Boy - to Jacquelyne Dietz and Bradley Sedlar, Dec. 9
Dec. 11 James A. “Jim” Miller, 76, of Thermopolis
Worland temperatures: High 35, Low 2 precipitation: 0.00
Friday: Partly sunny, with a high near 30. Wind chill values as low as zero. Calm wind becoming south southeast around 5 mph in the afternoon.
Friday Night: Mostly cloudy, with a low around 8. South southeast wind 3 to 6 mph.
Saturday: Partly sunny, with a high near 32. Wind chill values as low as zero. East southeast wind 3 to 8 mph.
Saturday Night: Partly cloudy, with a low around 8. East southeast wind 5 to 8 mph.
Sunday: Mostly sunny, with a high near 35. Southeast wind 5 to 8 mph.
Sunday Night: Partly cloudy, with a low around 13. South southeast wind 3 to 5 mph.
Monday: Mostly sunny, with a high near 36.
Monday Night: Partly cloudy, with a low around 12.
Tuesday: Mostly sunny, with a high near 33.
Tuesday Night: Partly cloudy, with a low around 11.
Wednesday: Mostly sunny, with a high near 34.
Wednesday Night: A slight chance of snow. Mostly cloudy, with a low around 7.
Thursday: A slight chance of snow. Mostly cloudy, with a high near 23.
Sunset tonight: 4:27 p.m.
Sunrise tomorrow: 7:37 a.m.
DAILY NEWS photo by Jeanette Johnson
People gathered at the Worland Community Center Complex on Thursday evening to remember loved ones and friends during the annual Special Olympics Memory Tree ceremony. Above, musician Dan Garnett sings Little Drummer Boy while playing the guitar as John McMartin, Mason Kelly, Tom Outland and Diana Rudelich listen.
Memory Tree ceremony honors fallen loved-ones
By Jeanette Johnson
WORLAND – Over 530 names were read during the Special Olympics Memory
Tree ceremony Thursday evening at the Worland Community Center Complex.
Special Olympics Director Yvonne Bryant and Mike St Clair took turns reading the names.
Many of the names were repeated several times. Some were mentioned once. They were familiar names to everyone, evoking memories of when they left their families and friends behind.
It was a part of Pastor Tim Trippel’s Message of Hope to the audience. The event held a special meaning for him, not just as the speaker but as the cycling coach for Special Olympics which he calls a joy and privilege.
Trippel has lived in Worland long enough to recognize many of the names and knew many of the people, he said.
“One thing I know, each name was read because they are someone who is missed and loved,” he said. “Sometimes it’s said as long as you remember a person and read the names to hold in memories, they remain alive in our hearts and are never gone.”
They can remember the laughter, enjoy a smile, keep them in their hearts, work through the pain, he said.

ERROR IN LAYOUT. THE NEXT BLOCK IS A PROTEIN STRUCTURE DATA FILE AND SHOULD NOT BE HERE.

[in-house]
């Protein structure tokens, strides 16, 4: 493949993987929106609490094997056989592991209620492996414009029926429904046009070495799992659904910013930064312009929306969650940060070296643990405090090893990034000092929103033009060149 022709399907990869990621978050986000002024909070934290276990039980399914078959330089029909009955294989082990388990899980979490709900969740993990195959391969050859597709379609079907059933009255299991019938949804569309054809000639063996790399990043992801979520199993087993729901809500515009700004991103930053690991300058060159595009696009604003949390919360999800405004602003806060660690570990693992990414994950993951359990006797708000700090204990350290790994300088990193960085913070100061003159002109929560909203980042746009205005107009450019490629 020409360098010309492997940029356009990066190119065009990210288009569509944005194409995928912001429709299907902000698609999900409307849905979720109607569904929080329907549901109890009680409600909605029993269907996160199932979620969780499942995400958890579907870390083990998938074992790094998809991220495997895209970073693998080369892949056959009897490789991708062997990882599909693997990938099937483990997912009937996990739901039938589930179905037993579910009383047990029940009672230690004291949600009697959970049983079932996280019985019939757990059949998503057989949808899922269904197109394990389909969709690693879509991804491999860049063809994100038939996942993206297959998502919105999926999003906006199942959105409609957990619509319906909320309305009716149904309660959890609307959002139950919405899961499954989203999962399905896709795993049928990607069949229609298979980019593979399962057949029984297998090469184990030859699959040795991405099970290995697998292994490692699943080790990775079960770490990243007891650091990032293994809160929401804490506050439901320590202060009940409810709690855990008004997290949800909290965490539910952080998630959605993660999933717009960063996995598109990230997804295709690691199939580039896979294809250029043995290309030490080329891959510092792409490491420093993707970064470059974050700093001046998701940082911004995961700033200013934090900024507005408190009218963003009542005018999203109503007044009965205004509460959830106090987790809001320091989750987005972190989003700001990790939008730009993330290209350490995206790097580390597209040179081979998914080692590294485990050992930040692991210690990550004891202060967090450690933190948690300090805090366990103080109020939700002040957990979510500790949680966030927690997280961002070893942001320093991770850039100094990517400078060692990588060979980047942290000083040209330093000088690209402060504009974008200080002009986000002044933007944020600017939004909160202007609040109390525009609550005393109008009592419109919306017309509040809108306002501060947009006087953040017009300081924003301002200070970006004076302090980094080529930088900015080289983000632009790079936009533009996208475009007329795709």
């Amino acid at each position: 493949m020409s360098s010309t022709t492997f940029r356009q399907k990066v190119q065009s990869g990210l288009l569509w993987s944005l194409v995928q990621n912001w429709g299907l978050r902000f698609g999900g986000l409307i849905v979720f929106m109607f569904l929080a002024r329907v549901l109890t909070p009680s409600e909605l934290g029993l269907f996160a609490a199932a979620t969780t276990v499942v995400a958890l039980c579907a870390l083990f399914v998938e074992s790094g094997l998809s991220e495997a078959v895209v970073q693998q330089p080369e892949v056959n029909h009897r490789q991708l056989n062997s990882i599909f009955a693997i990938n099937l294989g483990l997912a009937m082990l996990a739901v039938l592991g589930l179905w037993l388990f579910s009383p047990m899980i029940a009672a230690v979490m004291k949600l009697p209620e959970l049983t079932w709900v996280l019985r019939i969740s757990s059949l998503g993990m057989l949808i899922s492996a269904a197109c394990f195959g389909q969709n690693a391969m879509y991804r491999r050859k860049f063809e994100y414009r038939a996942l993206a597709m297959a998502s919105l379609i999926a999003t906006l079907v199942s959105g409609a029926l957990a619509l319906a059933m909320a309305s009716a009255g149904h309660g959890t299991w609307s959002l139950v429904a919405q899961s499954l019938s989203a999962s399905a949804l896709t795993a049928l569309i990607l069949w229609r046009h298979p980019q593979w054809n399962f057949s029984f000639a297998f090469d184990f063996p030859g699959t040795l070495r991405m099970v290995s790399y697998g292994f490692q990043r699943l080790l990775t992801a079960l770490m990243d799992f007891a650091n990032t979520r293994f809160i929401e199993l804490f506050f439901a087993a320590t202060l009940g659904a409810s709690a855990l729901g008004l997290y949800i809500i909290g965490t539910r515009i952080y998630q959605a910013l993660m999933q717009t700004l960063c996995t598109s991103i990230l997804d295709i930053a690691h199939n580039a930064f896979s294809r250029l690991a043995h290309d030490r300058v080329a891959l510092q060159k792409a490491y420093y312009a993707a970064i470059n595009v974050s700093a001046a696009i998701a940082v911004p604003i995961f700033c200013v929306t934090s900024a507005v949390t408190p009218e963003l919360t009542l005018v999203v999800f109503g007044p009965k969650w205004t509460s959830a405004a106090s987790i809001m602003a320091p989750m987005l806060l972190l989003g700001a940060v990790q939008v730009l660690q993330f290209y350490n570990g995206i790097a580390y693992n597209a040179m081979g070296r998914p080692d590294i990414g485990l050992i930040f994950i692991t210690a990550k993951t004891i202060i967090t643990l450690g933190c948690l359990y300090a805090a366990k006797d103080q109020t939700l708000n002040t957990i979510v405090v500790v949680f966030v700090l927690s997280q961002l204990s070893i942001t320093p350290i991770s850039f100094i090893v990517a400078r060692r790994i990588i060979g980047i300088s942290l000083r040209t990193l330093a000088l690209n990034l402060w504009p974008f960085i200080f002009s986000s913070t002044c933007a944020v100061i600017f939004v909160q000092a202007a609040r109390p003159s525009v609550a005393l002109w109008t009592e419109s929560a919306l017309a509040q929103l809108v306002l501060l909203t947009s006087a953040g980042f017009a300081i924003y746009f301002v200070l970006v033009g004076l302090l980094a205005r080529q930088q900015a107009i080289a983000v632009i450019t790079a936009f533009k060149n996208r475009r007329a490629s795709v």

“Our love becomes a source of pain,” he said. “Each time we decide to love someone, we open ourselves to great suffering. They cause us the greatest joy in our lives and the greatest pain.”
He encouraged his listeners that God’s love doesn’t share the same limitations as humans. It’s okay to feel grief and pain but don’t despair in grief, he said.
Dan Garnett provided the music, accompanying himself on the guitar as he sang Little Drummer Boy and O Holy Night. At his invitation, the audience joined him in singing Silent Night at the conclusion of the event.
Afterward, people gathered in groups, greeting one another and sharing memories, enjoying the refreshments the organizers had on hand for them.
Kulze sentenced for possession, battery
WORLAND – During a sentencing hearing for Robert C. Kulze on charges of
use of a controlled substance, battery and breach of peace, the
defendant was ordered to enroll in an anger management counseling
program and to make sure the court knows it’s in effect.
“We want to know you are going and attending,” Circuit Court Judge Tom Harrington told Kulze during his appearance on Thursday, Dec. 12.
Harrington told Kulze and his court-appointed attorney Rich Hopkinson if Kulze would plead guilty, the 90-day jail sentence would be suspended. Kulze agreed to the conditions.
Six months supervised probation was imposed and he has to abide by all probation terms.
Facing fines upwards of $1,000, Kulze was told he could make monthly payments to the court.
Students link up with Peace Corps
By Jeanette Johnson
WORLAND – Students in German and Spanish classes participated in a Link
to Learn session with a Peace Corps volunteer who spent some time in
The hour-long internet presentation took place Thursday afternoon in the Little Theatre at Worland High School where 15 foreign language students were able to see and communicate with Ciara Johnson on a large screen.
During her interaction with the students, Johnson talked about how learning to speak French had made her choice to be in the program from 2008-2010 a wise decision. She displayed several photos she had taken.
Johnson spent the first few minutes giving an overview of the Peace Corps and how she got involved. During her time there, she was involved in a reforestation project and helped set up several camps, including leadership, drama, math and music, for the people to participate in.
Preserving food turned out to be one of the problems she encountered.
“There’s no refrigeration,” she said.
She learned to eat unfamiliar foods – such as hippopotamus and monkey, she said.
“Sometimes you’re better off not knowing what you’re eating,” she said.
Northern Wyoming Daily News
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